Soy foods remain a controversial topic in sports nutrition, as well as in general health considerations. If you were to believe many of the web sites that discuss soy, you would think that soy has little or no beneficial effects and if anything, can produce a number of negative effects on health. Some of the common critiques often leveled against soy are that it raises estrogen levels and lowers testosterone. If that were true, ingesting any type of soy product would be considered anathema to any rational bodybuilder or athlete. Another problem is an alleged interference with the production of thyroid hormones in the body. Since the thyroid gland hormones control resting metabolism, any interference with the synthesis of those hormones could have far-ranging effects, not the least of which is a greater tendency to gain body fat, or a decreased ability to lose body fat even while on a stringent diet. The research on soy has greatly increased in recent years and has examined many of the claims made about soy, both good and bad. We will take a look at this research in this article.
In bodybuilding, soy protein was the first popular protein supplement. Soy is unique among vegetable proteins in that it is a complete protein source. What that means is that soy contains all the nine essential amino acids required for optimal growth. Just reading that would make you think that soy protein is as good as some of the more popular animal-based proteins, such as whey. But this may or may not be the case. While soy does contain all essential amino acids, it tends to be lower in at least one of them, methionine. But this may not be as bad as it initially appears to be, since animal studies have consistently found that if you lower methionine intake in the animals, it extends their lifespan. Although there is as yet no evidence that this also happens in humans, one aspect of methionine metabolism definitely does limit lifespan in humans. A byproduct of methionine metabolism called homocysteine is associated with cardiovascular disease and degenerative brain disease. However, this toxic byproduct of methionine metabolism can easily be controlled by ingesting nutrients that will neutralize the toxic effects of homocysteine, such as vitamins B12, B6, and folic acid.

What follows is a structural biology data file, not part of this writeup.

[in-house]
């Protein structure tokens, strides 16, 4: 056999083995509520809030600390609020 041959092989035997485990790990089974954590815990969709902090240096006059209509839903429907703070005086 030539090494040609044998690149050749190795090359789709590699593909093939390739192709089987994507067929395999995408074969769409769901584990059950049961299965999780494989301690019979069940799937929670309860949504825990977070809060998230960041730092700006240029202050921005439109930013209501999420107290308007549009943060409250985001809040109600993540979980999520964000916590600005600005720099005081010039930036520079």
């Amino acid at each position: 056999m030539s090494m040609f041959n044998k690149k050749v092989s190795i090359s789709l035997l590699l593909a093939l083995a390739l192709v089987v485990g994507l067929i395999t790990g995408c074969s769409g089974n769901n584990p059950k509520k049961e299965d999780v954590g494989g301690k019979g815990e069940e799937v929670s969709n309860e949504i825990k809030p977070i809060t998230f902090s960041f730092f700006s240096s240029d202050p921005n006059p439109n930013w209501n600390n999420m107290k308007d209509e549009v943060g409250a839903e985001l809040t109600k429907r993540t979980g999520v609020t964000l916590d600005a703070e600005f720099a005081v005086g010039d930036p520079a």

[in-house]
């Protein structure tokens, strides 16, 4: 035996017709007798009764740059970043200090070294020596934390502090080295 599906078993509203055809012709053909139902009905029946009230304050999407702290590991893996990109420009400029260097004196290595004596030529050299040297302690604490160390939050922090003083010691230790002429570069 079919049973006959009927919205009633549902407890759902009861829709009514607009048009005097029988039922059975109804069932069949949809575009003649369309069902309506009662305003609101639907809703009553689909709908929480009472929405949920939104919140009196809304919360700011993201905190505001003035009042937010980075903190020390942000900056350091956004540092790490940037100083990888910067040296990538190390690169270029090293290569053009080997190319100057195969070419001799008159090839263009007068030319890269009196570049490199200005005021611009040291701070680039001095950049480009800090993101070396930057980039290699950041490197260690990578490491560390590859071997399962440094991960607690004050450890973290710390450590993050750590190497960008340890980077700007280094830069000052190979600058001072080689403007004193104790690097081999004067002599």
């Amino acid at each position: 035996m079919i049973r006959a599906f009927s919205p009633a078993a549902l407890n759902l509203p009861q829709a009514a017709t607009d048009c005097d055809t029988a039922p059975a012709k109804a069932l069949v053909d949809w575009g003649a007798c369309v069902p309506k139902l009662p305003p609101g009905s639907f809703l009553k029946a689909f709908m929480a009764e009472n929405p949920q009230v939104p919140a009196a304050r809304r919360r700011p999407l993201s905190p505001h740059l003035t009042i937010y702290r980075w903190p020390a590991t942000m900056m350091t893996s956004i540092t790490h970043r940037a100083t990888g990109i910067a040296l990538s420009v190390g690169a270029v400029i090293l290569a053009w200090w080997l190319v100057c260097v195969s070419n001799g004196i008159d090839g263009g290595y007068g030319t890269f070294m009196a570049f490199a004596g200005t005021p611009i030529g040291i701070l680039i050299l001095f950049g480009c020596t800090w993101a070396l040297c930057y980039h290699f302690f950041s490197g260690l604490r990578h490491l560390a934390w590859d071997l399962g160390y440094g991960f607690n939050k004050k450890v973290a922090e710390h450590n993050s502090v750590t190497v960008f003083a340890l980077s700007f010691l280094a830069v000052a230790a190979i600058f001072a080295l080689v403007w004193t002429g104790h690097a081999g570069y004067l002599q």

When I first got into bodybuilding 58 years ago, soy protein supplements were the most popular selling protein supplements. This was largely due to the efforts of Bob Hoffman, who published two bodybuilding magazines, Strength and Health and later in 1964, Muscular Development. In those magazines, Hoffman greatly pushed his in-house protein supplements, which were entirely derived from soy. The York Barbell Company, Hoffman's company, did produce another short-lived protein called "Protein from the Sea" that earned the dubious reputation as the worst tasting and mixing protein supplement in recorded history. But while his soy protein products were not exactly delicious, they were at . . .